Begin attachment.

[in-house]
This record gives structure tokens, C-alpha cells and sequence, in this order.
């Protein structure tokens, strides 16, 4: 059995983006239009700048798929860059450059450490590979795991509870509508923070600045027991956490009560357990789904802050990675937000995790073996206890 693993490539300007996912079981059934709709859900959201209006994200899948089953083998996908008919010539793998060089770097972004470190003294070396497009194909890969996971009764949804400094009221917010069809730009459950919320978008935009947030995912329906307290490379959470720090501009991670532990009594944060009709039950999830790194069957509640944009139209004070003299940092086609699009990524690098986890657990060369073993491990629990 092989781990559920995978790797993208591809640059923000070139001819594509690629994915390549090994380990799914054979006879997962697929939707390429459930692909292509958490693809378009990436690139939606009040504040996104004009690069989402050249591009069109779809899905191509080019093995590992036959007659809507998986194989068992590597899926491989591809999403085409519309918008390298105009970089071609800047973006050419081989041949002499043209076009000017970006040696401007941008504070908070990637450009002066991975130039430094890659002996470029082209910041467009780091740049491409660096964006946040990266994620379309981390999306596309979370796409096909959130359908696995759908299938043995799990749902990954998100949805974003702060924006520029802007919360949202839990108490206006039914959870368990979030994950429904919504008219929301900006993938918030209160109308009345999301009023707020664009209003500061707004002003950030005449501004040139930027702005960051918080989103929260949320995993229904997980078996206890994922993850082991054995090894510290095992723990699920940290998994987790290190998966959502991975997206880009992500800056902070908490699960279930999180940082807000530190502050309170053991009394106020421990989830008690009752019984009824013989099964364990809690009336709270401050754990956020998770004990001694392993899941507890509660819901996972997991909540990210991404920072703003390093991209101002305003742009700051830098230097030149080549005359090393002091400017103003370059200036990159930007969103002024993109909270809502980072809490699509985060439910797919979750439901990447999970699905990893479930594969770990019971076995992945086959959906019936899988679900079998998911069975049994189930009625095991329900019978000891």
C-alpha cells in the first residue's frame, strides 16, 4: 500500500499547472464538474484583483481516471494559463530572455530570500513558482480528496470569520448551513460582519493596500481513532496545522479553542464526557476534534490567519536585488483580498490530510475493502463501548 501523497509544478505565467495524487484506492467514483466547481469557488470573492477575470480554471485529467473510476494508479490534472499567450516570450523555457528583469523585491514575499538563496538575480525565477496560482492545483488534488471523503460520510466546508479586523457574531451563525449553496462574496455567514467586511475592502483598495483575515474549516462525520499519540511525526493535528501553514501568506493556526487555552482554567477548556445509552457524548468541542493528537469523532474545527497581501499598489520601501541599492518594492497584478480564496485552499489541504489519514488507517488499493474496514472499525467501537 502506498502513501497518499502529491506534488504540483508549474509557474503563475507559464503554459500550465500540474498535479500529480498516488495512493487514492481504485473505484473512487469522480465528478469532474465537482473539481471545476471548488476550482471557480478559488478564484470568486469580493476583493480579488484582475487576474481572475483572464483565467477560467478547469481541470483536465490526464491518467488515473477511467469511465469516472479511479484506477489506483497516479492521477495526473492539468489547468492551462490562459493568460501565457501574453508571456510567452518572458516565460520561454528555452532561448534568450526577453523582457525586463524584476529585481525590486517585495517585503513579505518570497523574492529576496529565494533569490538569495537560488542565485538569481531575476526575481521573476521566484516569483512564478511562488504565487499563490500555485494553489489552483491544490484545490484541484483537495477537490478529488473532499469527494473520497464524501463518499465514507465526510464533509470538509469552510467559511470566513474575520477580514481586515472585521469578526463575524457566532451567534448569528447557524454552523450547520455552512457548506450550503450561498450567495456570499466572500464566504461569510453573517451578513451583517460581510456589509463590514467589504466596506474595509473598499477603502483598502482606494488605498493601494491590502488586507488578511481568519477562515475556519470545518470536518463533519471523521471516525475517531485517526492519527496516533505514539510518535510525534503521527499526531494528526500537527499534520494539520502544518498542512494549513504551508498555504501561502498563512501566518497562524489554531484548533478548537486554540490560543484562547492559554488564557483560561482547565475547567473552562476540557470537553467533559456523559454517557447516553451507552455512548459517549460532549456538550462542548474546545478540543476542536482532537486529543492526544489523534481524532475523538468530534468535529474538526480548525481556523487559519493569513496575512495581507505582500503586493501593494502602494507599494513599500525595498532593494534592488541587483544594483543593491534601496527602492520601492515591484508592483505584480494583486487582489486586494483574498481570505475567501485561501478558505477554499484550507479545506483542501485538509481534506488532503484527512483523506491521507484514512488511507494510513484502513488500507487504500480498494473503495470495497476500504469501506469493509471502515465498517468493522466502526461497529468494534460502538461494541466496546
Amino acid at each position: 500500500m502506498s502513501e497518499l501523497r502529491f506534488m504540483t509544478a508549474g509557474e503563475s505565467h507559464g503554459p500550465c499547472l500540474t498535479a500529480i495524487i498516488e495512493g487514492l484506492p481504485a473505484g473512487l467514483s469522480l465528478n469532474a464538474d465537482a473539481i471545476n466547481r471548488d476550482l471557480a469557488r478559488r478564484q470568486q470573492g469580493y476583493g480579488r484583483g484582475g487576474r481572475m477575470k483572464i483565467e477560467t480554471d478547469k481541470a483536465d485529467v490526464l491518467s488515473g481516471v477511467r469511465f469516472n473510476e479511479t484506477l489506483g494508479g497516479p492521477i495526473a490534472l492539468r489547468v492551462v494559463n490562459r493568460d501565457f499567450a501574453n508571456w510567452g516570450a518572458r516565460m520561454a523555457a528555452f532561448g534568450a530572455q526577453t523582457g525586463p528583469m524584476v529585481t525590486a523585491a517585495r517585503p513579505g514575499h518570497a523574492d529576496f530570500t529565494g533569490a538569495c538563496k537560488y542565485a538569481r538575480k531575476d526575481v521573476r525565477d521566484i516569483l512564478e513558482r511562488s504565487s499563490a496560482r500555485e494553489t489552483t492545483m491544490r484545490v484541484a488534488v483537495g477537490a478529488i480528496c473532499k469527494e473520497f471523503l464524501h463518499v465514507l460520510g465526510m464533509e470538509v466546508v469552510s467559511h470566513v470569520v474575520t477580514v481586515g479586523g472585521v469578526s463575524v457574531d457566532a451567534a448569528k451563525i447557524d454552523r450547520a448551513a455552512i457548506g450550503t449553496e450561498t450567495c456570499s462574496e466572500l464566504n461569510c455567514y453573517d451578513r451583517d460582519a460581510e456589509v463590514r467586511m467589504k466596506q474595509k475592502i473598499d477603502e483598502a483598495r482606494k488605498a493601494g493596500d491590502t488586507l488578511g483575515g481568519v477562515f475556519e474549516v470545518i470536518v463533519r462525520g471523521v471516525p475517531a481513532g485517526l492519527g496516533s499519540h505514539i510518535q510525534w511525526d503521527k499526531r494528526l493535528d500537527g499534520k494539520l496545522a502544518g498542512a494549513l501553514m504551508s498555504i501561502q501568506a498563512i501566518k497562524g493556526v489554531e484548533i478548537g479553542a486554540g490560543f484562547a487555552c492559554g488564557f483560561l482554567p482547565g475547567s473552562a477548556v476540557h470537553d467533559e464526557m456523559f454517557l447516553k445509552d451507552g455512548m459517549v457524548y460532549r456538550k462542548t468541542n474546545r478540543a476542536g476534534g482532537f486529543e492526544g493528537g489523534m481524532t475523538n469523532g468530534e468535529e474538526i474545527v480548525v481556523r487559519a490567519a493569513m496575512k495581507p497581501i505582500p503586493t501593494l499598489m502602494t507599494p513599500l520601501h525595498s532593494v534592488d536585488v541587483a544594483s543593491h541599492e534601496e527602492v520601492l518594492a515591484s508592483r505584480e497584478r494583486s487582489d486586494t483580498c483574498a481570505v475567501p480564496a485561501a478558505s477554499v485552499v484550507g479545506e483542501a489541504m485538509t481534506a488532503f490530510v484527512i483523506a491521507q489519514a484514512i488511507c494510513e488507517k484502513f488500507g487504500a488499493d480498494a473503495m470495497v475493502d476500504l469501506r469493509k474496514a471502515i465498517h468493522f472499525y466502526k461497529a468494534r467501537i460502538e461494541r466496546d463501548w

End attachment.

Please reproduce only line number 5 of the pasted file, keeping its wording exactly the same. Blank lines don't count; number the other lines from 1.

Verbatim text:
Amino acid at each position: 500500500m502506498s502513501e497518499l501523497r502529491f506534488m504540483t509544478a508549474g509557474e503563475s505565467h507559464g503554459p500550465c499547472l500540474t498535479a500529480i495524487i498516488e495512493g487514492l484506492p481504485a473505484g473512487l467514483s469522480l465528478n469532474a464538474d465537482a473539481i471545476n466547481r471548488d476550482l471557480a469557488r478559488r478564484q470568486q470573492g469580493y476583493g480579488r484583483g484582475g487576474r481572475m477575470k483572464i483565467e477560467t480554471d478547469k481541470a483536465d485529467v490526464l491518467s488515473g481516471v477511467r469511465f469516472n473510476e479511479t484506477l489506483g494508479g497516479p492521477i495526473a490534472l492539468r489547468v492551462v494559463n490562459r493568460d501565457f499567450a501574453n508571456w510567452g516570450a518572458r516565460m520561454a523555457a528555452f532561448g534568450a530572455q526577453t523582457g525586463p528583469m524584476v529585481t525590486a523585491a517585495r517585503p513579505g514575499h518570497a523574492d529576496f530570500t529565494g533569490a538569495c538563496k537560488y542565485a538569481r538575480k531575476d526575481v521573476r525565477d521566484i516569483l512564478e513558482r511562488s504565487s499563490a496560482r500555485e494553489t489552483t492545483m491544490r484545490v484541484a488534488v483537495g477537490a478529488i480528496c473532499k469527494e473520497f471523503l464524501h463518499v465514507l460520510g465526510m464533509e470538509v466546508v469552510s467559511h470566513v470569520v474575520t477580514v481586515g479586523g472585521v469578526s463575524v457574531d457566532a451567534a448569528k451563525i447557524d454552523r450547520a448551513a455552512i457548506g450550503t449553496e450561498t450567495c456570499s462574496e466572500l464566504n461569510c455567514y453573517d451578513r451583517d460582519a460581510e456589509v463590514r467586511m467589504k466596506q474595509k475592502i473598499d477603502e483598502a483598495r482606494k488605498a493601494g493596500d491590502t488586507l488578511g483575515g481568519v477562515f475556519e474549516v470545518i470536518v463533519r462525520g471523521v471516525p475517531a481513532g485517526l492519527g496516533s499519540h505514539i510518535q510525534w511525526d503521527k499526531r494528526l493535528d500537527g499534520k494539520l496545522a502544518g498542512a494549513l501553514m504551508s498555504i501561502q501568506a498563512i501566518k497562524g493556526v489554531e484548533i478548537g479553542a486554540g490560543f484562547a487555552c492559554g488564557f483560561l482554567p482547565g475547567s473552562a477548556v476540557h470537553d467533559e464526557m456523559f454517557l447516553k445509552d451507552g455512548m459517549v457524548y460532549r456538550k462542548t468541542n474546545r478540543a476542536g476534534g482532537f486529543e492526544g493528537g489523534m481524532t475523538n469523532g468530534e468535529e474538526i474545527v480548525v481556523r487559519a490567519a493569513m496575512k495581507p497581501i505582500p503586493t501593494l499598489m502602494t507599494p513599500l520601501h525595498s532593494v534592488d536585488v541587483a544594483s543593491h541599492e534601496e527602492v520601492l518594492a515591484s508592483r505584480e497584478r494583486s487582489d486586494t483580498c483574498a481570505v475567501p480564496a485561501a478558505s477554499v485552499v484550507g479545506e483542501a489541504m485538509t481534506a488532503f490530510v484527512i483523506a491521507q489519514a484514512i488511507c494510513e488507517k484502513f488500507g487504500a488499493d480498494a473503495m470495497v475493502d476500504l469501506r469493509k474496514a471502515i465498517h468493522f472499525y466502526k461497529a468494534r467501537i460502538e461494541r466496546d463501548w